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Nigeria’s poverty pandemic

For nearly one year, the entire world has been battling with a life threatening disease known as coronavirus (COVID-19) pandemic. Nigeria has had its own share of the virus with cases of infection running up to 65,000 cases, 1,162 deaths and 60,790 recoveries. With the recent breakthrough recorded by Pfizer and Moderna, there is hope that effective vaccines may be found and the virus brought to its knees. However, while the world tackles COVID-19, Nigeria is also facing the poverty pandemic.

The country holds the unenviable gold medal in the poverty race. As the country with the highest number of poor people on earth, it is said to be the poverty capital of the world. In the latest reading of the World Poverty Clock, it was revealed that over 105 million Nigerians now live in extreme poverty. According to the most recent report posted on its portal, Nigeria which has an estimated population of 205,323,520 people has about 105,097,856, representing 51 per cent of them living in extreme poverty.

The grave implication is that these extremely poor Nigerians live below $1.90 or N855 a day. By comparison, this is a further slide in the condition of living of Nigerians as the World Poverty Clock showed that a total of 40.1 per cent of Nigerians lived in extreme poverty as at September 2020.

This drastic change, which was recorded in less than two months, might not be unconnected with the impact of the coronavirus pandemic on the economy and the well-being of the people. The latest report also indicates that more men than women have been impoverished in Nigeria. According to available data, about 53,133,553 men are living below the poverty threshold while 51,564,303 of women are also extremely poor.

The model also provides a target escape rate that Nigeria must meet to escape extreme poverty. It is set at 0.3 people per second. Unfortunately, Nigeria falls short of this target with -4.4 people escaping poverty per second in the country.

The World Poverty Clock is a tool to monitor progress against poverty globally and regionally and provides real time poverty data across countries. It was created by the Viennabased Non- Governmental Organisation (NGO), World Data Lab and launched in Berlin, Germany at the Republica Conference in 2017.

The clock is programmed to project the poverty level in any country with a high degree of accuracy. This means that there are clears indices which the clock takes into consideration in calibrating the rate of poverty in each country. No doubt our current rating on this clock shows that poverty has reached a pandemic level in Nigeria.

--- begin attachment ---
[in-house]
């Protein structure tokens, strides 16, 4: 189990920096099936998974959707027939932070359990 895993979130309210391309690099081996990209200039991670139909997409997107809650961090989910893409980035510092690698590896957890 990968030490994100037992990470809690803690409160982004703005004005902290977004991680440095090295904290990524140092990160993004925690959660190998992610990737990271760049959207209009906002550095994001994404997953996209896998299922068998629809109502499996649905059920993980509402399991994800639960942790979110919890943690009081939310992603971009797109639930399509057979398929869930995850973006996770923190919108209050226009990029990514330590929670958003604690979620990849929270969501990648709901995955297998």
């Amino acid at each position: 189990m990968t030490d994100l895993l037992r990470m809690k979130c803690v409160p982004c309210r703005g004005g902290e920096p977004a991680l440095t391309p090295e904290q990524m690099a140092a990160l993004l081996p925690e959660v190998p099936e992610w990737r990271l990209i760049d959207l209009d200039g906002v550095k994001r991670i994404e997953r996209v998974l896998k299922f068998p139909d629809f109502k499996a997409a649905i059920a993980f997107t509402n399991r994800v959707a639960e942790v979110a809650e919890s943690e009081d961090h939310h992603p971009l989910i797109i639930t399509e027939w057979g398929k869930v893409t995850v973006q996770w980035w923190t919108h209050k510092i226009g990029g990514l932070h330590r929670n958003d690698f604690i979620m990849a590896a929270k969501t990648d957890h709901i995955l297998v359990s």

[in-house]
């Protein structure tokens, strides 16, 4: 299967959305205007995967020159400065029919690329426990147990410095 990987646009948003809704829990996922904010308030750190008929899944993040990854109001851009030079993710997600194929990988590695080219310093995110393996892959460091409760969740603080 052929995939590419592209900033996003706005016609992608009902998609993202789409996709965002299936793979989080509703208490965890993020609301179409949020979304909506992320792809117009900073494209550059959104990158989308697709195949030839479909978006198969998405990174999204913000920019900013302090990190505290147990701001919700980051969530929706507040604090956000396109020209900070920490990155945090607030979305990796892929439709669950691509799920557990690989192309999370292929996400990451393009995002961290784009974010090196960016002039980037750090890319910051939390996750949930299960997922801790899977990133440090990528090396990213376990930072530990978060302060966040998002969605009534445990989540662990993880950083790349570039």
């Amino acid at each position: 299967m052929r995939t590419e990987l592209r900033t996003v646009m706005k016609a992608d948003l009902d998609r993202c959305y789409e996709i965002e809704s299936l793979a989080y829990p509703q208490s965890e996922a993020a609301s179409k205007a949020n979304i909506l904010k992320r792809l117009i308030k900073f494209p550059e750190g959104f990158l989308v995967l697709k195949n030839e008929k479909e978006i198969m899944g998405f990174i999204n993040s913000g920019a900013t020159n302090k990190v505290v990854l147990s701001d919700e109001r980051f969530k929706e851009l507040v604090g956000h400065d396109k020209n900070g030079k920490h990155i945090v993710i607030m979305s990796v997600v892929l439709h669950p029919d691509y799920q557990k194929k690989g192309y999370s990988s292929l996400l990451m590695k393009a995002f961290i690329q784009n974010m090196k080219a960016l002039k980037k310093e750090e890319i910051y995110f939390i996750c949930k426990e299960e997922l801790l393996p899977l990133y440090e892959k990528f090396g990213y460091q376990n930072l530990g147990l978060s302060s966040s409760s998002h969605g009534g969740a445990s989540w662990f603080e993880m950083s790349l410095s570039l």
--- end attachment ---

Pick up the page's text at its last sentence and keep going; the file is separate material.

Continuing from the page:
We are not unmindful of the efforts of the Federal Government to tackle poverty in the country. President Muhammdu Buhari has said that his administration plans to lift 100 million Nigerians out of poverty in 10 years. He made this pronouncement as he began his second term which will expire by 2023. Quite frankly, the administration has rolled out several programmes geared towards poverty alleviation, particularly in agriculture as well as small and medium scale enterprises.

But, how far have these programmes helped in reducing poverty among the people? Recently, the Senate Committee on Finance conducted an x-ray on some of these poverty alleviation programmes including the N52 billion Special Public Works Programme designed to provide jobs for 1,000 persons in each of the 774 Local Government Areas across the 36 states and the Federal Capital Territory of the country.

The lawmakers acknowledged the existence of the N25 billion Nigeria Youth Investment Fund as well as the N75 billion Survival Fund Programme meant to support and protect businesses from potential vulnerabilities. However, they pooh-poohed these programmes as either lacking clear implementation strategies or not having mechanisms for monitoring and evaluation. Their damning verdict was that these programmes, laudable as they seem are not making the expected positive impacts on the citizenry.

In other words, we have been in a circus of motions without movement. We sincerely believe the lawmakers were right because if these programmes were what they were presented to be and implemented as they ought to, Nigeria should have recorded a significant improvement on the World Poverty Clock. We think that most of these programmes, particularly the likes of Trader Moni, Market Moni and Farmer Moni which were created in the heat of the 2019 electioneering season were conceived in deceit and proved to be vehicles for voter inducement rather than genuine economic investments in the people.

We have had enough of these tokenism and sloganeering in the management of our economy in the last six years. It is high time we moved to the higher ground of real investments in industrialisation and technological innovations that will create millions of jobs for Nigerians. We urge the National Economic Council (NEC) to review the Economic Recovery and Growth Plan as well as the Economic Sustainability Programme and realign these efforts to clear policies that could attract foreign direct investments into the country.

This also means that government at all levels must pay more attention to the long overdue improvements in basic social infrastructure such as roads, rails, water, electricity and affordable housing across the country. With the high rate of poverty and unemployment in Nigeria, only investments in large scale industries across various sectors of the economy can do the magic.

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